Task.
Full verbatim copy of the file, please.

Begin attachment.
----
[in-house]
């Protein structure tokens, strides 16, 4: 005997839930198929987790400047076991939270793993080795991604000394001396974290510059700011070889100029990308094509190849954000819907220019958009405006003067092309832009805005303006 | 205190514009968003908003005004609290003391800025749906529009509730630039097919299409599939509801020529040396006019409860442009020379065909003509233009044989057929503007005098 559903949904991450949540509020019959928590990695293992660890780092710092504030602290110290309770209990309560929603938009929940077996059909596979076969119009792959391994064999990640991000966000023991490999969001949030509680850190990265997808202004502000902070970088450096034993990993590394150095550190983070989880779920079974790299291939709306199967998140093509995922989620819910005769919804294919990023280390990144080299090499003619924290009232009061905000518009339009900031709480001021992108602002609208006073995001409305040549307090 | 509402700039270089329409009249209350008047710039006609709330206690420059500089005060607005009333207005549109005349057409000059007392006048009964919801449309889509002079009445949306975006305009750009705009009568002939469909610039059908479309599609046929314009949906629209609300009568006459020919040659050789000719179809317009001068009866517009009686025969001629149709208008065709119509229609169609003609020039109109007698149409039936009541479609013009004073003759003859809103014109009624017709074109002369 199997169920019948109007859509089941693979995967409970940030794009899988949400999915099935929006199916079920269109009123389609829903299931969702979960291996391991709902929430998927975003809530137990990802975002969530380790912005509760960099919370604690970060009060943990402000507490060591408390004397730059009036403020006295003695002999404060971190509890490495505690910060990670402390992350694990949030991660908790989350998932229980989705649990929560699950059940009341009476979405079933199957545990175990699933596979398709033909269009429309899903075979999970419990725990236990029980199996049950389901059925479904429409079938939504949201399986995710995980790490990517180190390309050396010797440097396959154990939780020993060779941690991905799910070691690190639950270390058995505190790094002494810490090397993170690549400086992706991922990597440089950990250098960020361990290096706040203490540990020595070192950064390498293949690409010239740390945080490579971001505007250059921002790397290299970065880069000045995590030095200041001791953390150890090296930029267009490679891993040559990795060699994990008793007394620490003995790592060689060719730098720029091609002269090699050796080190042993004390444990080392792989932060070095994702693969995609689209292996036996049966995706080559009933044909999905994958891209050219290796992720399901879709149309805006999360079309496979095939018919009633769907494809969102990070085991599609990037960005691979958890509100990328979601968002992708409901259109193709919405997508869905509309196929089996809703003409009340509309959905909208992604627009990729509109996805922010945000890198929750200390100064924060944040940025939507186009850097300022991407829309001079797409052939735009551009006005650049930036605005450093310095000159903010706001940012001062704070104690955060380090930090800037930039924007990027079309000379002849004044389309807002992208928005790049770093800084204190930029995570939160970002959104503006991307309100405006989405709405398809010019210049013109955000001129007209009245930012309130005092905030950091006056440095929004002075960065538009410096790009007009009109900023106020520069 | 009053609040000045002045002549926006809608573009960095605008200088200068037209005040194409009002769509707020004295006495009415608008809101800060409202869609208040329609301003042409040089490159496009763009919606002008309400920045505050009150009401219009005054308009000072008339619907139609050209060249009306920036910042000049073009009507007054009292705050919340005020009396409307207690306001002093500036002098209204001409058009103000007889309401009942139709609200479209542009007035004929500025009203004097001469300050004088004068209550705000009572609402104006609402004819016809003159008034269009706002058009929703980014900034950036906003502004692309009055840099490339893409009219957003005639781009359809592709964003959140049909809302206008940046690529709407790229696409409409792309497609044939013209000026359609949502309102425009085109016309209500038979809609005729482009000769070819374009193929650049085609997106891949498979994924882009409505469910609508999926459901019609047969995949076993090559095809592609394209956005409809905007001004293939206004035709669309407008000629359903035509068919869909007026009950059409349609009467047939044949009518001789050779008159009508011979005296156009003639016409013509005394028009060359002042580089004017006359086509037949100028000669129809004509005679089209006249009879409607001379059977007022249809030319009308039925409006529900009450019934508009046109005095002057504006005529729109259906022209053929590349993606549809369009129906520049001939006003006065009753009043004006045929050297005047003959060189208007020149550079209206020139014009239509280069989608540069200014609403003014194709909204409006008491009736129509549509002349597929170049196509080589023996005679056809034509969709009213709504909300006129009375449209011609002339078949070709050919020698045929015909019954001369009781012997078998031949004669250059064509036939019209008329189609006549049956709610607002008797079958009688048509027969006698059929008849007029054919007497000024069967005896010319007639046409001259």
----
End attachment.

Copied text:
[in-house]
């Protein structure tokens, strides 16, 4: 005997839930198929987790400047076991939270793993080795991604000394001396974290510059700011070889100029990308094509190849954000819907220019958009405006003067092309832009805005303006 | 205190514009968003908003005004609290003391800025749906529009509730630039097919299409599939509801020529040396006019409860442009020379065909003509233009044989057929503007005098 559903949904991450949540509020019959928590990695293992660890780092710092504030602290110290309770209990309560929603938009929940077996059909596979076969119009792959391994064999990640991000966000023991490999969001949030509680850190990265997808202004502000902070970088450096034993990993590394150095550190983070989880779920079974790299291939709306199967998140093509995922989620819910005769919804294919990023280390990144080299090499003619924290009232009061905000518009339009900031709480001021992108602002609208006073995001409305040549307090 | 509402700039270089329409009249209350008047710039006609709330206690420059500089005060607005009333207005549109005349057409000059007392006048009964919801449309889509002079009445949306975006305009750009705009009568002939469909610039059908479309599609046929314009949906629209609300009568006459020919040659050789000719179809317009001068009866517009009686025969001629149709208008065709119509229609169609003609020039109109007698149409039936009541479609013009004073003759003859809103014109009624017709074109002369 199997169920019948109007859509089941693979995967409970940030794009899988949400999915099935929006199916079920269109009123389609829903299931969702979960291996391991709902929430998927975003809530137990990802975002969530380790912005509760960099919370604690970060009060943990402000507490060591408390004397730059009036403020006295003695002999404060971190509890490495505690910060990670402390992350694990949030991660908790989350998932229980989705649990929560699950059940009341009476979405079933199957545990175990699933596979398709033909269009429309899903075979999970419990725990236990029980199996049950389901059925479904429409079938939504949201399986995710995980790490990517180190390309050396010797440097396959154990939780020993060779941690991905799910070691690190639950270390058995505190790094002494810490090397993170690549400086992706991922990597440089950990250098960020361990290096706040203490540990020595070192950064390498293949690409010239740390945080490579971001505007250059921002790397290299970065880069000045995590030095200041001791953390150890090296930029267009490679891993040559990795060699994990008793007394620490003995790592060689060719730098720029091609002269090699050796080190042993004390444990080392792989932060070095994702693969995609689209292996036996049966995706080559009933044909999905994958891209050219290796992720399901879709149309805006999360079309496979095939018919009633769907494809969102990070085991599609990037960005691979958890509100990328979601968002992708409901259109193709919405997508869905509309196929089996809703003409009340509309959905909208992604627009990729509109996805922010945000890198929750200390100064924060944040940025939507186009850097300022991407829309001079797409052939735009551009006005650049930036605005450093310095000159903010706001940012001062704070104690955060380090930090800037930039924007990027079309000379002849004044389309807002992208928005790049770093800084204190930029995570939160970002959104503006991307309100405006989405709405398809010019210049013109955000001129007209009245930012309130005092905030950091006056440095929004002075960065538009410096790009007009009109900023106020520069 | 009053609040000045002045002549926006809608573009960095605008200088200068037209005040194409009002769509707020004295006495009415608008809101800060409202869609208040329609301003042409040089490159496009763009919606002008309400920045505050009150009401219009005054308009000072008339619907139609050209060249009306920036910042000049073009009507007054009292705050919340005020009396409307207690306001002093500036002098209204001409058009103000007889309401009942139709609200479209542009007035004929500025009203004097001469300050004088004068209550705000009572609402104006609402004819016809003159008034269009706002058009929703980014900034950036906003502004692309009055840099490339893409009219957003005639781009359809592709964003959140049909809302206008940046690529709407790229696409409409792309497609044939013209000026359609949502309102425009085109016309209500038979809609005729482009000769070819374009193929650049085609997106891949498979994924882009409505469910609508999926459901019609047969995949076993090559095809592609394209956005409809905007001004293939206004035709669309407008000629359903035509068919869909007026009950059409349609009467047939044949009518001789050779008159009508011979005296156009003639016409013509005394028009060359002042580089004017006359086509037949100028000669129809004509005679089209006249009879409607001379059977007022249809030319009308039925409006529900009450019934508009046109005095002057504006005529729109259906022209053929590349993606549809369009129906520049001939006003006065009753009043004006045929050297005047003959060189208007020149550079209206020139014009239509280069989608540069200014609403003014194709909204409006008491009736129509549509002349597929170049196509080589023996005679056809034509969709009213709504909300006129009375449209011609002339078949070709050919020698045929015909019954001369009781012997078998031949004669250059064509036939019209008329189609006549049956709610607002008797079958009688048509027969006698059929008849007029054919007497000024069967005896010319007639046409001259």